"No no!" cried the American in the back seat, even though my perspectives on driving had changed for the radical over the last 6 days. "Uh - no!" said Antonio, a northern Spaniard. Even Luis hesitated at the bottom, considering his strategy. "No-no-no!" I said again, looking for a way to crawl from the backseat out the front window. Luis was pretty sure Up was the way to go, and that we'd make it, but he gave in to my near-panic (backseat driving). He attempted to go up and around, where we found a road, which petered out, and we ended up doing some almost-as-scary cross-countrying to get back down to the main 'road' - which was not much of a road anymore, just a scary track. Best thing to do - just look out the side window!
When we safely made it back onto the highway crossing, Gabriel on the quad and a policeman told us that everybody else had made it up the steep road. Well - everybody else with MM not in the car! Anyway, it was back onto the trail and over a really rough rocky hill. Again with my dimmed perspective today I was pretty sure the car wouldn't make it through this, but with an Andalucían at the wheel, of course it did, and it wasn't at a 90 degree angle, so I wasn't demasciado miedo - too afraid.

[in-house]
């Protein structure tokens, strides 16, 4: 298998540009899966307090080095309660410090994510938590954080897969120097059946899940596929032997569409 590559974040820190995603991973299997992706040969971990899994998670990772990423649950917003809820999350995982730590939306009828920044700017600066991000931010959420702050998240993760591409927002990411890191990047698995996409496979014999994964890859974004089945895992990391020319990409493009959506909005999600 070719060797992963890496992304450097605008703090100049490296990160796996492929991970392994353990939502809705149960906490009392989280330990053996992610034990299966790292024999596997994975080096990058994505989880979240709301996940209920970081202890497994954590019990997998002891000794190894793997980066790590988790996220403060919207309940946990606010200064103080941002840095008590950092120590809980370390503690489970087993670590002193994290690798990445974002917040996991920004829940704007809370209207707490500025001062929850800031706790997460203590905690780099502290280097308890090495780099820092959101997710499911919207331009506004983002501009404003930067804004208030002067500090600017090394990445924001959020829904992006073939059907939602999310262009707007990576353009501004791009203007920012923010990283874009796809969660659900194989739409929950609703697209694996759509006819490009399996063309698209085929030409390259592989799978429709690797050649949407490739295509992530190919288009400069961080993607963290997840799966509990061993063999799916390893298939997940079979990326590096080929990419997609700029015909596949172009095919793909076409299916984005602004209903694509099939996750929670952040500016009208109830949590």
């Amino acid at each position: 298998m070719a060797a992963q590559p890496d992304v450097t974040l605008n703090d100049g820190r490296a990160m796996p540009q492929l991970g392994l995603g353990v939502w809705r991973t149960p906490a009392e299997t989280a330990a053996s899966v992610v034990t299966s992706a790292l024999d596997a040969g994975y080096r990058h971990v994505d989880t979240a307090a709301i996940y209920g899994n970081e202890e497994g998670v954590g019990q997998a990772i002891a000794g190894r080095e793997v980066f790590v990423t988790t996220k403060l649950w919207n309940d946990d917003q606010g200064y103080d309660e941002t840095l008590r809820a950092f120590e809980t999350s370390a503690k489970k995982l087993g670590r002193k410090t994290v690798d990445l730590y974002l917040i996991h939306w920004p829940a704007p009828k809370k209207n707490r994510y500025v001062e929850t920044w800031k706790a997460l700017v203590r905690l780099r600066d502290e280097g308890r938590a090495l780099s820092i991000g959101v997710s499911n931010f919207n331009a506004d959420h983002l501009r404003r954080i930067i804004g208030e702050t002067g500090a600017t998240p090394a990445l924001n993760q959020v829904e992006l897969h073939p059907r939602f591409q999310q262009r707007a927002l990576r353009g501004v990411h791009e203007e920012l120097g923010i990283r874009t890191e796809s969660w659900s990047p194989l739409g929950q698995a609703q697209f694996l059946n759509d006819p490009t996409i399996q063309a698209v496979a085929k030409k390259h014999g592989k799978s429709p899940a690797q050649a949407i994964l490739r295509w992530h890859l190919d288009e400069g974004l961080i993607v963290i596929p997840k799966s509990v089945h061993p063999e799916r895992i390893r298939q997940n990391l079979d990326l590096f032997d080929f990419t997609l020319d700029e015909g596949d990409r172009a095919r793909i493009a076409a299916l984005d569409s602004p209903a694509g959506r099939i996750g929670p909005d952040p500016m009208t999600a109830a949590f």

We had now squirmed our way in front of the 3 riders, and, thinking we would beat them to the finish line, we raced down this disintegrated, once-upon-a-time two track, getting to the finish below the old restored La Madgalena convent before they came in. I jumped out to catch the winners racing across the line, only to realize two had already finished, and these 3 didn't race anyway, they trotted down the road to the finish line together, and to the vetting area. Like many of the days, this was a vet gate finish - you got your horse's pulse down to 56 before entering the vet gate; so racing in, then having to rush to get your horse's pulse down, was detrimental.
"Tomorrow, we will get you to the finish first!" promised Luis.